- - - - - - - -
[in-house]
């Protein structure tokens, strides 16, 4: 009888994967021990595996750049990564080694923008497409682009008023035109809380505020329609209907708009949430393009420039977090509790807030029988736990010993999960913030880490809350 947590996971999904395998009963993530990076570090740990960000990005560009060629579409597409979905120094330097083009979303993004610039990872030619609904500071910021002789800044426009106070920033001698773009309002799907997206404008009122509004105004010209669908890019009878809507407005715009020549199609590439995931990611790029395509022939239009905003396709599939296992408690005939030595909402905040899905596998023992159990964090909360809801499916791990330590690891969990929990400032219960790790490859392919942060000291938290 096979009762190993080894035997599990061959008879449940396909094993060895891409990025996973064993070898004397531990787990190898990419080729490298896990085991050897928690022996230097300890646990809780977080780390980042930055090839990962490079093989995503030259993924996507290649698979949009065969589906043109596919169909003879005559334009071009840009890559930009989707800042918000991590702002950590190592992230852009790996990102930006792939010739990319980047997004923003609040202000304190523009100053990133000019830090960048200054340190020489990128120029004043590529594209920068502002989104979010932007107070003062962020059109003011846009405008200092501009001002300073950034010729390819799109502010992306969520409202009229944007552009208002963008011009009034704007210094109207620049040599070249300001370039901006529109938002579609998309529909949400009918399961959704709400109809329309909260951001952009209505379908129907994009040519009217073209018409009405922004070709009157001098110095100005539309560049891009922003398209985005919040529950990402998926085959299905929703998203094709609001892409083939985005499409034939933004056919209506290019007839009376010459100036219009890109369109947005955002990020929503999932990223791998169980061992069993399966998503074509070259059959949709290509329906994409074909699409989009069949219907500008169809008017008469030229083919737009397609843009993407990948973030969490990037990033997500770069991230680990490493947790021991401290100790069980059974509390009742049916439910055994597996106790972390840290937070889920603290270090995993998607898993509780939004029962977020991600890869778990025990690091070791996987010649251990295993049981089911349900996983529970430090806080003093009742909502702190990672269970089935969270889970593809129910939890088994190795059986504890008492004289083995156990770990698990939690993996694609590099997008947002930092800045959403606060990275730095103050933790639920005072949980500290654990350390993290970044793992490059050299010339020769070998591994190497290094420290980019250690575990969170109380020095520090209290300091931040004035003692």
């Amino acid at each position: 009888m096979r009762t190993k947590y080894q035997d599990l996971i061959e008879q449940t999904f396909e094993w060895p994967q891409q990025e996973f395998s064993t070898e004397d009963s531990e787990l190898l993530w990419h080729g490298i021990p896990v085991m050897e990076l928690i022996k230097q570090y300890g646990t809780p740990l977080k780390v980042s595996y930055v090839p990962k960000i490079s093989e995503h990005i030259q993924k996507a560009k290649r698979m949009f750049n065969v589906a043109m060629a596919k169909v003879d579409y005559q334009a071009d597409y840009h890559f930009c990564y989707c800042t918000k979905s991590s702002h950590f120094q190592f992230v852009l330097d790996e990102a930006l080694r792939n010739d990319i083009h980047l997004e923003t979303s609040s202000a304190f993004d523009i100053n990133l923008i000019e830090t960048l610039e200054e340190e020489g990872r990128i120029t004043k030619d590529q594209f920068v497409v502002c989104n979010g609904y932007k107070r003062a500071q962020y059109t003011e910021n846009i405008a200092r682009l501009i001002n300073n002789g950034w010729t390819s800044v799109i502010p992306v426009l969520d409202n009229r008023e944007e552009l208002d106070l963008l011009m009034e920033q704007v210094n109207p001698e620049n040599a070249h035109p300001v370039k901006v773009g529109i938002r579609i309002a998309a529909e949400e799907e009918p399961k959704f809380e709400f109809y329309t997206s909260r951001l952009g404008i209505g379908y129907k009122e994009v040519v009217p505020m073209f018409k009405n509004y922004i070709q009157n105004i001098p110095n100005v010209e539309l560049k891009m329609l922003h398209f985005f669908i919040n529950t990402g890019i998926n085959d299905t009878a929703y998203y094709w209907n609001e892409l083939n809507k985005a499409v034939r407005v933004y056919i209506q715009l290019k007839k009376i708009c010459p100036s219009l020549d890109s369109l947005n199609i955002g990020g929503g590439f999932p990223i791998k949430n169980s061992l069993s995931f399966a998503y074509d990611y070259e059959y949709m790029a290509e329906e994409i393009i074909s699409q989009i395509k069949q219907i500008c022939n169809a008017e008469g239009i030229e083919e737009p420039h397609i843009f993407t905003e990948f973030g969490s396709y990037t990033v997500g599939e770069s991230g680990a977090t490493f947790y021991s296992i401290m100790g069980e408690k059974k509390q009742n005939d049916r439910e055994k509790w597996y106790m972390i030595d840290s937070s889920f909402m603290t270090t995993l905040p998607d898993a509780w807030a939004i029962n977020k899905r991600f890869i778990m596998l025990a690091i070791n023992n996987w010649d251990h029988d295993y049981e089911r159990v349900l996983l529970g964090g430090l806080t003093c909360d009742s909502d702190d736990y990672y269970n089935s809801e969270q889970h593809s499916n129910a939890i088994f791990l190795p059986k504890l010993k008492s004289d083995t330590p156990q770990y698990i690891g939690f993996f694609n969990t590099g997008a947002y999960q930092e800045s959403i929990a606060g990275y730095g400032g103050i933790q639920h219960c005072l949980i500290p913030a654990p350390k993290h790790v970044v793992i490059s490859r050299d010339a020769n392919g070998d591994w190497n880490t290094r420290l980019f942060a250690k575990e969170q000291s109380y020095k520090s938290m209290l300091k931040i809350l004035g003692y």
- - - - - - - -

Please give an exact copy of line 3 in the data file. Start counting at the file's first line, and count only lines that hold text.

């Amino acid at each position: 009888m096979r009762t190993k947590y080894q035997d599990l996971i061959e008879q449940t999904f396909e094993w060895p994967q891409q990025e996973f395998s064993t070898e004397d009963s531990e787990l190898l993530w990419h080729g490298i021990p896990v085991m050897e990076l928690i022996k230097q570090y300890g646990t809780p740990l977080k780390v980042s595996y930055v090839p990962k960000i490079s093989e995503h990005i030259q993924k996507a560009k290649r698979m949009f750049n065969v589906a043109m060629a596919k169909v003879d579409y005559q334009a071009d597409y840009h890559f930009c990564y989707c800042t918000k979905s991590s702002h950590f120094q190592f992230v852009l330097d790996e990102a930006l080694r792939n010739d990319i083009h980047l997004e923003t979303s609040s202000a304190f993004d523009i100053n990133l923008i000019e830090t960048l610039e200054e340190e020489g990872r990128i120029t004043k030619d590529q594209f920068v497409v502002c989104n979010g609904y932007k107070r003062a500071q962020y059109t003011e910021n846009i405008a200092r682009l501009i001002n300073n002789g950034w010729t390819s800044v799109i502010p992306v426009l969520d409202n009229r008023e944007e552009l208002d106070l963008l011009m009034e920033q704007v210094n109207p001698e620049n040599a070249h035109p300001v370039k901006v773009g529109i938002r579609i309002a998309a529909e949400e799907e009918p399961k959704f809380e709400f109809y329309t997206s909260r951001l952009g404008i209505g379908y129907k009122e994009v040519v009217p505020m073209f018409k009405n509004y922004i070709q009157n105004i001098p110095n100005v010209e539309l560049k891009m329609l922003h398209f985005f669908i919040n529950t990402g890019i998926n085959d299905t009878a929703y998203y094709w209907n609001e892409l083939n809507k985005a499409v034939r407005v933004y056919i209506q715009l290019k007839k009376i708009c010459p100036s219009l020549d890109s369109l947005n199609i955002g990020g929503g590439f999932p990223i791998k949430n169980s061992l069993s995931f399966a998503y074509d990611y070259e059959y949709m790029a290509e329906e994409i393009i074909s699409q989009i395509k069949q219907i500008c022939n169809a008017e008469g239009i030229e083919e737009p420039h397609i843009f993407t905003e990948f973030g969490s396709y990037t990033v997500g599939e770069s991230g680990a977090t490493f947790y021991s296992i401290m100790g069980e408690k059974k509390q009742n005939d049916r439910e055994k509790w597996y106790m972390i030595d840290s937070s889920f909402m603290t270090t995993l905040p998607d898993a509780w807030a939004i029962n977020k899905r991600f890869i778990m596998l025990a690091i070791n023992n996987w010649d251990h029988d295993y049981e089911r159990v349900l996983l529970g964090g430090l806080t003093c909360d009742s909502d702190d736990y990672y269970n089935s809801e969270q889970h593809s499916n129910a939890i088994f791990l190795p059986k504890l010993k008492s004289d083995t330590p156990q770990y698990i690891g939690f993996f694609n969990t590099g997008a947002y999960q930092e800045s959403i929990a606060g990275y730095g400032g103050i933790q639920h219960c005072l949980i500290p913030a654990p350390k993290h790790v970044v793992i490059s490859r050299d010339a020769n392919g070998d591994w190497n880490t290094r420290l980019f942060a250690k575990e969170q000291s109380y020095k520090s938290m209290l300091k931040i809350l004035g003692y």